Paul Wilshaw has a career spanning 15 years in digital innovation, during which he’s developed a rather impressive CV, to say the least. Paul is currently Head of Innovation for Barclays UK Ventures, and has been working for the community development branch of the banking giant for two years.

Alongside his full-time job, Paul decided to enroll onto the MSc Science Communication and Future Media course within our School of Environment and Life Sciences. I was lucky enough to sit down with him and talk about the opportunities he’s had access to through choosing a master’s degree at Salford.

Image: Paul demonstrating a recent prototype.
Paul with a recently completed prototype.

Hi, Paul. What made you decide that a Master’s degree was for you?

I’d been looking to do a master’s for ages, but I hadn’t quite found anything that would fit around my work life, and of course on top of all of that, finding time to have a social life too. I’d been looking at courses around UX (User Experience), and was actually giving lectures on it at the time, so I wasn’t really sure what else I could learn from doing a UX focused master’s.

When I spoke to the course leader Professor Andy Miah, he explained that a degree in MSc Science Communication and Future Media would accompany what I was doing at work. After we’d had a chat about the programme, all I wanted to know was where do I sign up?

How has taking on a Master’s degree impacted on your working life?

One thing that I was over the moon to find out is that all of the teaching takes place either in the evening, or online through Youtube and SoundCloud, which is fantastic as I work quite a hectic full-time job. In that way, it’s fantastic, as I can be doing some work in the lab, and be listening to a podcast at the same time.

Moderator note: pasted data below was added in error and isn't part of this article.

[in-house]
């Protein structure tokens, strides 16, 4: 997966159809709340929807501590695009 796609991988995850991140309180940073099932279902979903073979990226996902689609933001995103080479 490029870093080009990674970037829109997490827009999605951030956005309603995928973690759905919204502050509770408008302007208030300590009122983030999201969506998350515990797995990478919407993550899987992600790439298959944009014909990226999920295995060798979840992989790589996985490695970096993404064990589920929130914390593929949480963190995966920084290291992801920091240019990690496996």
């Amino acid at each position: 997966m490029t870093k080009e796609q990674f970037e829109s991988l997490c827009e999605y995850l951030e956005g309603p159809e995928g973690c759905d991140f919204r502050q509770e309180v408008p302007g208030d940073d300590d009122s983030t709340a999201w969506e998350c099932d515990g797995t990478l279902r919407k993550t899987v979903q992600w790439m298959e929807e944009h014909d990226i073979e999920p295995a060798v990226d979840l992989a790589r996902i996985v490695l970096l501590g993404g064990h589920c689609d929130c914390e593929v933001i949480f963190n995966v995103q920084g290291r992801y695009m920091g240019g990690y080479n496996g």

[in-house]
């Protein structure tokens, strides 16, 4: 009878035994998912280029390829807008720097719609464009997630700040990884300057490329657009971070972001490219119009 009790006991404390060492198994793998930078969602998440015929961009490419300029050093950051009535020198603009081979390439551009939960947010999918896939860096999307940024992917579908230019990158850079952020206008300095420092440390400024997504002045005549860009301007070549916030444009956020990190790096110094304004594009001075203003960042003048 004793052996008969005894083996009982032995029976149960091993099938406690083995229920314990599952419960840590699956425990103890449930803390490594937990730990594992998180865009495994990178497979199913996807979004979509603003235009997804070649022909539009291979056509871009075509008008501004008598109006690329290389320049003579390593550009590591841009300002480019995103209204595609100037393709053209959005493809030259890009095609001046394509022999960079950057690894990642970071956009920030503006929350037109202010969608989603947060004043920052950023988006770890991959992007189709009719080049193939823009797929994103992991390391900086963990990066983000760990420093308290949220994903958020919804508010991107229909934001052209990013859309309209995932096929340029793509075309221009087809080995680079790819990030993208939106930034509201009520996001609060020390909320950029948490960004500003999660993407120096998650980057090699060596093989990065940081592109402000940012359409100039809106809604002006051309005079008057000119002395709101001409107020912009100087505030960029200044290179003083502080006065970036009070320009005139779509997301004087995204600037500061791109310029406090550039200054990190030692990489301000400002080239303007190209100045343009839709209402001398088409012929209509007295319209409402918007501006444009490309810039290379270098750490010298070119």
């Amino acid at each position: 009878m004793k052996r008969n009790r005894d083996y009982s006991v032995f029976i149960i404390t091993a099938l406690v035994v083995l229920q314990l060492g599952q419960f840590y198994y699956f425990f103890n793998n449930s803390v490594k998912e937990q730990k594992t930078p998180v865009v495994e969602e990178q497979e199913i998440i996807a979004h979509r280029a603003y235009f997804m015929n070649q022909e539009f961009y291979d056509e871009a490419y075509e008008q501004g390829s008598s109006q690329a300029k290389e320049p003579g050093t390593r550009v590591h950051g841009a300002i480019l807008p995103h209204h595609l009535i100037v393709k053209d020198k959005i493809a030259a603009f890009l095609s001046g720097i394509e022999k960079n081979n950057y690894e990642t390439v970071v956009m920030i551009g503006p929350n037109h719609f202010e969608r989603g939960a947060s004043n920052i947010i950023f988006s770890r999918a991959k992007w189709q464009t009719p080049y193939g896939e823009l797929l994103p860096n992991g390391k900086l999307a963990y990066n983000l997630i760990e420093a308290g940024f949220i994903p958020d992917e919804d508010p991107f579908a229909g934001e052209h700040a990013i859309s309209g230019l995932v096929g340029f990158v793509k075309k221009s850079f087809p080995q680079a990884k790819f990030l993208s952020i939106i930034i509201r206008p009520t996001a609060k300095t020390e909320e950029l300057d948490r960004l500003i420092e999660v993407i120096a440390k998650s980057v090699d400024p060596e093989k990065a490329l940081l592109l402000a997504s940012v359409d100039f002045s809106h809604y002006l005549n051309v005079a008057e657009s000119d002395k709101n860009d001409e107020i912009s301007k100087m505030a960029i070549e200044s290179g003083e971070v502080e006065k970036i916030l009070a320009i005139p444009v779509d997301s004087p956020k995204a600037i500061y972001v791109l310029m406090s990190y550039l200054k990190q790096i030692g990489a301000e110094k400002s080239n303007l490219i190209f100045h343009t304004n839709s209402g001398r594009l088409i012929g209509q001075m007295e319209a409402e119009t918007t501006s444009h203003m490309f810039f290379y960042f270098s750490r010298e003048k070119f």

Image: Paul with a printed skull
Paul holding an replica human skull, printed with a state-of-the-art 3D printer (behind).

Why did you choose to do your Master’s at Salford?

There are two main reasons, really. Firstly, I was looking through prospectuses and read about the campus location, and the fact that my degree is based at MediaCityUK meant it would be super convenient for me if ever I need to go into university, as I also work at MediaCityUK.

Also, I’ve known the course leader for some time now, and Andy’s work is renowned all around the world; so I thought it would be great to experience sharing ideas with such an influential, and inspirational academic in future media.

What, for you, is the most unique thing about your degree?

For me, I was fascinated to learn that actually, this degree could be delivered to anyone around the world, thanks to the course being formed around distance learning. In fact, one of my fellow students is living in France, which is great! As a course, we’re planning a ‘Hack-A-Thon’ in Switzerland – as you do. As someone who works in education and training, I really feel this is where education is going – so I find it great to be part of such a forward-thinking course.

Image: Paul working in the lab.
Paul working in the Eagle Lab based at MCUK.

What does the Master’s mean for your career?

It means a lot, really. It’s given me a whole new perspective on my career, which is something I’d never imagined it would do; it’s encouraged me to explore things which I contemplated in the past, but had never really given serious thought to, and it’s allowed me the time and motivation to look over areas which previously I’d not dealt with.

I didn’t necessarily decide to do a degree in the hope that it would bring me a better job, or generate more of an income, as I love what I do. However, it’s important to keep up to speed with what is going on in the industry, because very quickly your knowledge can become outdated, which just isn’t good enough in the field of science communication.

Do you have any advice for anyone doing a Master’s?

The first thing I’d say is if you’re thinking about it, talk to somebody. I’d never been so sold on a master’s as I was after sitting down with the course leader. Also, I think it’s really important to go and visit where you want to study. I’m a true believer in feeling comfortable in your surroundings, so I’d certainly recommend the open days.